NEW YORK - U.S. stocks were on track to snap a three-day rally on Friday after White House economic adviser Larry Kudlow weakened optimism over U.S.-China trade talks and as Apple shares dropped following a disappointing forecast.
While President Donald Trump would meet China President Xi Jinping this month, he has not asked U.S. officials to draw up a proposed trade plan, Kudlow told CNBC, contradicting a report earlier in the day that had buoyed hopes of a trade dispute resolution.
Stocks extended losses following the news, with the trade-sensitive industrial sector <.SPLRCI>, which was up as much as 1.13 percent earlier, falling to a session low. It was last down 0.1 percent.
"That tells you tariffs are still a factor, and from the reaction we saw there, that tells me it's heavier weighting in the investment decision than what people were anticipating before," said Michael Matousek, head trader at U.S. Global Investors Inc in San Antonio, which manages about $1.3 billion.
Apple Inc <AAPL.O> tumbled 7.2 percent, taking its market value below $1 trillion, after the iPhone maker warned sales for the crucial holiday quarter may miss expectations.
That dragged down shares of its U.S. suppliers, mostly chipmakers, and pushed the S&P technology sector <.SPLRCT> lower.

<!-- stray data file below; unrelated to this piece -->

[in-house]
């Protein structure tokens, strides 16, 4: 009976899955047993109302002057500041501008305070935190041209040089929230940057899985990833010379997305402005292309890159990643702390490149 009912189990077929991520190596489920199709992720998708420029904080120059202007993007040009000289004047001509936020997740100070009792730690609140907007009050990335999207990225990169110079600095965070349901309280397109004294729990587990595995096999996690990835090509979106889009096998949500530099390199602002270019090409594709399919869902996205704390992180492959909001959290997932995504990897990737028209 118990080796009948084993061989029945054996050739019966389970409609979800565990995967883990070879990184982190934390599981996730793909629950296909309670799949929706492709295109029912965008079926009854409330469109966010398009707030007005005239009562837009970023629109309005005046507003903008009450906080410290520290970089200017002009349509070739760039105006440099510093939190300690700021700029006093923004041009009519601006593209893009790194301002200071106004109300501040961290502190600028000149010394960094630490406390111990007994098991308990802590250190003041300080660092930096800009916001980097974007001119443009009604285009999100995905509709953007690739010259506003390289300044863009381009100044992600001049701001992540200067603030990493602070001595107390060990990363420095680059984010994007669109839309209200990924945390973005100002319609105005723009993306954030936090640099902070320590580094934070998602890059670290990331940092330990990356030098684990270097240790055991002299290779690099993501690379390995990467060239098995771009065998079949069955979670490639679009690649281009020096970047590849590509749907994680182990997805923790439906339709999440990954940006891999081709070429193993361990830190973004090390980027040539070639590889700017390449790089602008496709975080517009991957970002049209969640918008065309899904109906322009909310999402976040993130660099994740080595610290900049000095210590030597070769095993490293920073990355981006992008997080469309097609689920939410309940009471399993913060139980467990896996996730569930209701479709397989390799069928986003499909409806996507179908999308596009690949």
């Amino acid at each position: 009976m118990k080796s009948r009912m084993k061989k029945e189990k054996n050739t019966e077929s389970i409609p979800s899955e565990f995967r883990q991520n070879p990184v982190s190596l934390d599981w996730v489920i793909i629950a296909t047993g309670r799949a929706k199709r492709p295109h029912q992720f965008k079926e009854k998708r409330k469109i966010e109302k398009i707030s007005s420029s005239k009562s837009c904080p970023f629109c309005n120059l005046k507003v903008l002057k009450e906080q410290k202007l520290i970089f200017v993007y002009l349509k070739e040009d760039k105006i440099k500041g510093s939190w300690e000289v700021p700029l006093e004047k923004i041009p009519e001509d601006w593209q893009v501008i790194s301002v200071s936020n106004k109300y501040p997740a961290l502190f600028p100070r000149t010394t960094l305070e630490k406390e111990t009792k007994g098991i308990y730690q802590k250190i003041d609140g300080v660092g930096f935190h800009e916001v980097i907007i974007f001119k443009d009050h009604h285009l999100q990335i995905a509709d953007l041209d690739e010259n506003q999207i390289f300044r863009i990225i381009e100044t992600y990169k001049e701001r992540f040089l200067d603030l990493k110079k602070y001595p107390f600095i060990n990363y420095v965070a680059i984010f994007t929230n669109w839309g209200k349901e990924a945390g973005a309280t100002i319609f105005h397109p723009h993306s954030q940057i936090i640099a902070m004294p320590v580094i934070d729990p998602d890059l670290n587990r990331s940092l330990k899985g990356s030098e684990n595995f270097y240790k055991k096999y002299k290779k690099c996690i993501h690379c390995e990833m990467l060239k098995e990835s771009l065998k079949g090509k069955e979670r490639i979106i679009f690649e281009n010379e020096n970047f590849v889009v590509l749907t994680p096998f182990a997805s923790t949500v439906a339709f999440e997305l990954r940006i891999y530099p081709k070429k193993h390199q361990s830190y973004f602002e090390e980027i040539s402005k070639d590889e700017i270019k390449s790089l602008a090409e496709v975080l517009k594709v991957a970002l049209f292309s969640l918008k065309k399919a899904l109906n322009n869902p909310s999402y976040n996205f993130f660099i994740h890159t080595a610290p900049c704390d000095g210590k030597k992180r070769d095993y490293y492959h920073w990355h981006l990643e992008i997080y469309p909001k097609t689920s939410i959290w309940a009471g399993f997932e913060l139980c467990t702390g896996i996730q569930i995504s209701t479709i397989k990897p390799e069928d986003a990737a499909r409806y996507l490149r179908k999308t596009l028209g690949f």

The Dow Jones Industrial Average <.DJI> fell 164.96 points, or 0.65 percent, to 25,215.78, the S&P 500 <.SPX> lost 23.35 points, or 0.85 percent, to 2,717.02 and the Nasdaq Composite <.IXIC> dropped 93.14 points, or 1.25 percent, to 7,340.92.
Economic data was healthy, with the Labor Department's payrolls report showing job growth rebounded sharply in October, pointing to further labour market tightening that could encourage the Federal Reserve to raise benchmark interest rates in December.
Other earnings reports were more upbeat.
Chevron Corp <CVX.N> gained 2.9 percent after reporting its quarterly profit doubled on record oil and gas production.
Starbucks Corp <SBUX.O> jumped to a record high after the coffee chain reported strong sales in the United States and China.
Declining issues outnumbered advancing ones on the NYSE by a 1.47-to-1 ratio; on Nasdaq, a 1.06-to-1 ratio favoured decliners.
The S&P 500 posted 8 new 52-week highs and five new lows; the Nasdaq Composite recorded 38 new highs and 43 new lows.